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What next after Kenya's chaotic presidential poll

A supporter of presidential candidate Raila Odinga holds a placard referring to electoral commission chairman Wafula Chebukati, while shouting "No Raila, No Peace"   -  
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Ben Curtis/Copyright 2022 The Associated Press. All rights reserved


The just concluded Kenya election has elicited mixed reactions following the chaotic declaration of the former Deputy President William Ruto.

Ruto promised to work with everyone and admitted that he will not seek revenge against anyone in his government.

"There is no room for vengeance. There is no room for looking back, we are looking forward to the future. I am acutely aware that our country is at a stage where we need all hands on deck to move it forward," said William Ruto, the president-elect of Kenya.

Nairobi was quiet last night, people in the street appear hopeful of a better future despite violent protests in his defeated rival's strongholds, claims of rigging and a split in the commission that oversaw the vote.

"There is peace because even where I am standing right now and where I have come from, people are happy, no one is fighting and there is no unrest. Everybody is happy and peaceful after these elections," said Margaret Njeri, a businesswoman.

"Kenyans are now wiser, there is no fighting amongst each other, why would I fight you, you are my brother. We work with all tribes, Luos, Kalenjins and many other tribes. There is no reason for fighting and the country should move forward," said Joseph Karanja, a motorbike rider.

In Kisumu, the stronghold of Kenyan presidential candidate Raila Odinga, angry supporters take to the streets, hurling stones, setting fire to tyres and building roadblocks, after his rival William Ruto was declared the winner of Kenya's close-fought presidential poll.

Odinga's campaign alleged that unspecified “electoral offenses” were committed and that a winner was illegally declared without a quorum of commissioners.

“It is not over until it is over,” Odinga’s running mate, Martha Karua, a former justice minister, tweeted.

Crowds of people across Kenya exploded in jubilation in some places, and in anger in others. Odinga supporters shouted “No Raila, no peace!” and burned tires in the crowded Nairobi neighborhood of Kibera as night fell. Religious leaders pleaded for calm.

Odinga's campaign has seven days to file a challenge in court, extending the uncertainty in Kenya, a country of 56 million people that is seen as crucial to regional stability. The Supreme Court will have 14 days to rule.

This is likely to be the final run for Odinga, a 77-year-old longtime opposition figure who had the backing of outgoing President Uhuru Kenyatta. Kenyatta fell out with his deputy, Ruto, years ago.

Ruto told reporters that the divisions among the electoral commissioners were just a “sideshow” and “pose no threat at all to the legality of the declaration.”

“What happened this evening is an unfortunate situation, I think an attempt by our competitors to roll back what we have achieved as a country,” Ruto said. He praised an election that for many Kenyans represented a leap forward in transparency and peace, largely free from ethnic divisions that in the past played out with deadly results.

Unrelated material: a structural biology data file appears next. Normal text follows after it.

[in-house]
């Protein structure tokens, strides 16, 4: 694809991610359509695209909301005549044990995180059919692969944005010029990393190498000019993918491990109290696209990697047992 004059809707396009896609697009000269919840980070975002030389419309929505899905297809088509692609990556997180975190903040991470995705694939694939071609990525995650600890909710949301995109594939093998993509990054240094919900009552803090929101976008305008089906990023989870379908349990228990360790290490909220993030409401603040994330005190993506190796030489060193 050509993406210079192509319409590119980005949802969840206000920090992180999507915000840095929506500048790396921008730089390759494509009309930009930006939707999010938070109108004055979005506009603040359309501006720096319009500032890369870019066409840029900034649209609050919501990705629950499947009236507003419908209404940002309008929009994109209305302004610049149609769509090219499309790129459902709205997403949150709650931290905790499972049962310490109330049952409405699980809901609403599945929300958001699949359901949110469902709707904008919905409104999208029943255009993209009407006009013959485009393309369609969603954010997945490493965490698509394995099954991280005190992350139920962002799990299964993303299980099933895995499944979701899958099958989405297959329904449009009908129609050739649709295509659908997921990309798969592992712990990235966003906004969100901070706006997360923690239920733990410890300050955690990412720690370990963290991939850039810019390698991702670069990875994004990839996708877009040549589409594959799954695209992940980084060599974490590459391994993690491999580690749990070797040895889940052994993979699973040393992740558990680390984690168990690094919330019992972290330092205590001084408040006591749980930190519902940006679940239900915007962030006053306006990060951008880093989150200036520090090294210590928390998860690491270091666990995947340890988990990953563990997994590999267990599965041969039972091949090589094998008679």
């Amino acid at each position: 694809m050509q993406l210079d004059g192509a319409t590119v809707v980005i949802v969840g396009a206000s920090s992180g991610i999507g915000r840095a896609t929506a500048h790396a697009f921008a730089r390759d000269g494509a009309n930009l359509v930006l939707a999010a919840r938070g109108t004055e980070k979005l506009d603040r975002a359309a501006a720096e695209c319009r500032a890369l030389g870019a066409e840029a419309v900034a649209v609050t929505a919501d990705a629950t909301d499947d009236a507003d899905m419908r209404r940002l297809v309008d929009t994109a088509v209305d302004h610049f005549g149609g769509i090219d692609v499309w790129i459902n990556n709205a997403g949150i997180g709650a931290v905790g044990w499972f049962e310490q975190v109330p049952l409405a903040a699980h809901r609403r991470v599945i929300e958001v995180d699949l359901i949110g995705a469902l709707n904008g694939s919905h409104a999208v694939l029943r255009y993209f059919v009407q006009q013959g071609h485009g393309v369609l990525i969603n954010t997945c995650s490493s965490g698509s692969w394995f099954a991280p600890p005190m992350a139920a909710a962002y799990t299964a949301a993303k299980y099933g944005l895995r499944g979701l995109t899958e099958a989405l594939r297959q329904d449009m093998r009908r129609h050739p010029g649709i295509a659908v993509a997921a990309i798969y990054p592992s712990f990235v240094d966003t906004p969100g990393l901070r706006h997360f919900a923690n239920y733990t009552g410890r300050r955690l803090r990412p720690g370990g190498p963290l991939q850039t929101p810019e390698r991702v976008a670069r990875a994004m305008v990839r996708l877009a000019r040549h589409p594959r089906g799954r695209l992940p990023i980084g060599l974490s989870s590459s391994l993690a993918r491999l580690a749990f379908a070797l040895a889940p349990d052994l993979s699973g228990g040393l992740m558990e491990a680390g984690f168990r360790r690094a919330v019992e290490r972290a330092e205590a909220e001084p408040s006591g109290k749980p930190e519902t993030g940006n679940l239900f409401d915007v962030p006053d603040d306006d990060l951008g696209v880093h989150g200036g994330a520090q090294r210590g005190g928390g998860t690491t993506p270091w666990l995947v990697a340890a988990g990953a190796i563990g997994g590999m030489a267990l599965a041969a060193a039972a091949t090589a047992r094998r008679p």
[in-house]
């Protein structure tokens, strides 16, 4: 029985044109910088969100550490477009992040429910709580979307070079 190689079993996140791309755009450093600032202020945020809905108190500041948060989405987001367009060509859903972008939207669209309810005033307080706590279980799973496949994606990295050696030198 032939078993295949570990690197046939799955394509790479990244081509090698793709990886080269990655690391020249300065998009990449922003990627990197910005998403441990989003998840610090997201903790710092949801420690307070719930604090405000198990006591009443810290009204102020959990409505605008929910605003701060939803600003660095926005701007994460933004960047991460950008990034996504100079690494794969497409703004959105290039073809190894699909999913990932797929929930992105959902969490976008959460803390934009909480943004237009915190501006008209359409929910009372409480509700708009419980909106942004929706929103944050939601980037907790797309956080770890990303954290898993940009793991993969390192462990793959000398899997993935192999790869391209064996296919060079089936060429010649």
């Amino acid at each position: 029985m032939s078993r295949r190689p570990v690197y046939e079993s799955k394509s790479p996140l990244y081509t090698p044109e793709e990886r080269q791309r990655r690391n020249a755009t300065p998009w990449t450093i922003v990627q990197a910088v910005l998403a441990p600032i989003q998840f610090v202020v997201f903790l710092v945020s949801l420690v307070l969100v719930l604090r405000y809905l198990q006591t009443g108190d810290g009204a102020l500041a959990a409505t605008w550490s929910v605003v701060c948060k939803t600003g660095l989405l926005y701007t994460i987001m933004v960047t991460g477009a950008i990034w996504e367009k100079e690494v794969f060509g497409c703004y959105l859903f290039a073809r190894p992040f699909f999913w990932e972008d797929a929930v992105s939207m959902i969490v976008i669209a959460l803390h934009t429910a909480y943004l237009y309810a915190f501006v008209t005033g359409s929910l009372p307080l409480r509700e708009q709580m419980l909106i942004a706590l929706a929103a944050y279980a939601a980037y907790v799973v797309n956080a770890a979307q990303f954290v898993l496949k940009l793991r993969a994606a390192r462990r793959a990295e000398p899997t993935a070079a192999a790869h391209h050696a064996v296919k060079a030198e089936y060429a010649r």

In his acceptance speech, Ruto promised a “transparent, open, democratic government” and said people who had acted against his campaign “have nothing to fear. ... There is no room for vengeance.”

Those were important vows from a man once mentored by former President Daniel Arap Moi, who ran Kenya as a repressive one-party state for almost a decade.

The 55-year-old Ruto portrayed himself during the campaign as the brash outsider, playing up his chicken-selling days from childhood. He told voters the election was a contest between “hustlers” from modest backgrounds and the “dynasties” of Kenyatta and Odinga, whose fathers were Kenya’s first president and vice president.

The message was popular among many Kenyans struggling with rising prices, few job opportunities and widespread corruption.

“These are people who don’t even know the price of bread. They don’t know the price of anything,” Ruto supporter Francis Irungu said of the political elite.

Odinga, famous for his yearslong detention during his fight for multiparty democracy decades ago and for supporting Kenya’s groundbreaking 2010 constitution, appeared to many Kenyans this time as part of the establishment.

Despite the last-minute chaos, the electoral commission improved its transparency in this election, practically inviting Kenyans to do the tallying themselves by posting online the more than 46,000 results forms from around the country. Tallies published by media organizations and others that took up the challenge echoed Monday's results.

As the people waited almost a week for the official announcement, both Odinga and Ruto appealed for peace.

Following the 2007 election, more than 1,000 people were killed after Odinga claimed victory had been stolen from him. Ruto, then Odinga’s ally, was indicted by the International Criminal Court on crimes-against-humanity charges over his role in the violence, but the case was closed amid allegations of witness intimidation.

The country's 2017 election results were overturned by the high court because of irregularities, a first in Africa. Odinga boycotted the new vote, which was won by Kenyatta.

Kenyans hoped to see calm prevail this time.

“Leaders are there to come and go,” Richard Osiolo, a resident of the western Nyanza region, said over the weekend. “I should stay alive and see you lead, bad or good, and then I have another chance to choose another leader.”

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